While that is roughly true, it's a very, very general statement to the point where I would say that avoiding function calls on principle is premature optimization. Keep in mind that the operation you're wrapping - a draw call - is expensive in the first place. Anyway, a quick profile suggests that for a small circle you can potentially gain a 7% speedup by avoiding this function call, and a 14% speedup avoiding both the function and the arithmetic:
>>> import timeit
>>> setup = """import pygame
... s = pygame.display.set_mode((100, 100))
... def myCirc(surf, color, (x, y), r, width=0):
... pygame.draw.circle(surf, color, (x/10, y/10), r/10, width/10)"""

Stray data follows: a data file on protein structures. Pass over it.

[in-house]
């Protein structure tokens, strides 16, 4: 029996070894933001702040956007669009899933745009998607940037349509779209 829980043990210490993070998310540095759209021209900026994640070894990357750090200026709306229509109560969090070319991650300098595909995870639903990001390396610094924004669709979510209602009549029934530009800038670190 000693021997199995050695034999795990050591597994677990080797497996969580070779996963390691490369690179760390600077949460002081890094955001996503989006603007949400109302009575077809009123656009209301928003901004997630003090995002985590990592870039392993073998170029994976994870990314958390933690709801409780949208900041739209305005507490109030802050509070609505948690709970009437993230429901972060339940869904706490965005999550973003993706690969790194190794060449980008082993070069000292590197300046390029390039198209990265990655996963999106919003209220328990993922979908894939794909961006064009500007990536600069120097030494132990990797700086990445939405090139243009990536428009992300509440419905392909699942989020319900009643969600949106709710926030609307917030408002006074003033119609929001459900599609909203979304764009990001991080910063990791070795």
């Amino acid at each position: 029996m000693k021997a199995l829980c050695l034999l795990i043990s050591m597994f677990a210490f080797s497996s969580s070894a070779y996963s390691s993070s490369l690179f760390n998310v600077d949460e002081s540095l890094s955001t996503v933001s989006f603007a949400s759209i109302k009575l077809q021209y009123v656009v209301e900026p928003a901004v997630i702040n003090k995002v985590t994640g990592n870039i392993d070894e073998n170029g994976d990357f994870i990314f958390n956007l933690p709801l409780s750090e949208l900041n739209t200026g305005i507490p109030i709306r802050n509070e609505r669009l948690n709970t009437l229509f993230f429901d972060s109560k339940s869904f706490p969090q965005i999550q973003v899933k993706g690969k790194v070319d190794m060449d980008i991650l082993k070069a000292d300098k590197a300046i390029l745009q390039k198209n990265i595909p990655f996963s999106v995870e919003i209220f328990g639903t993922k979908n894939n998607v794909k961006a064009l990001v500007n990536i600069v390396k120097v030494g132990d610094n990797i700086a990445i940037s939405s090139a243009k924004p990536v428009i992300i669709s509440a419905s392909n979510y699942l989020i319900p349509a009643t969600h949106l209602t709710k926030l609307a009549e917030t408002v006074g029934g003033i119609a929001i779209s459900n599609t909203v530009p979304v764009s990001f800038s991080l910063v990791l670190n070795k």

>>> timeit.timeit("myCirc(s, (255,255,255), (500, 500), 400)", setup, number=100000)
>>> timeit.timeit("pygame.draw.circle(s, (255,255,255), (500/10, 500/10), 400/10)", setup, number=100000)
>>> timeit.timeit("pygame.draw.circle(s, (255,255,255), (50, 50), 40)", setup, number=100000)
You can decide whether that's worth it for you to avoid this function call. For me, if my game is slow enough that I have to avoid function calls to get reasonable performance, it means I'm doing something else wrong. :) If performance is the goal here, I still think it's a large amount of effort for a relatively modest gain.
For what it's worth, I would also welcome native-pygame wrappers that apply a linear transformation. But whether pygame should have them wasn't the question, as I understood it. And I can scrape by without them.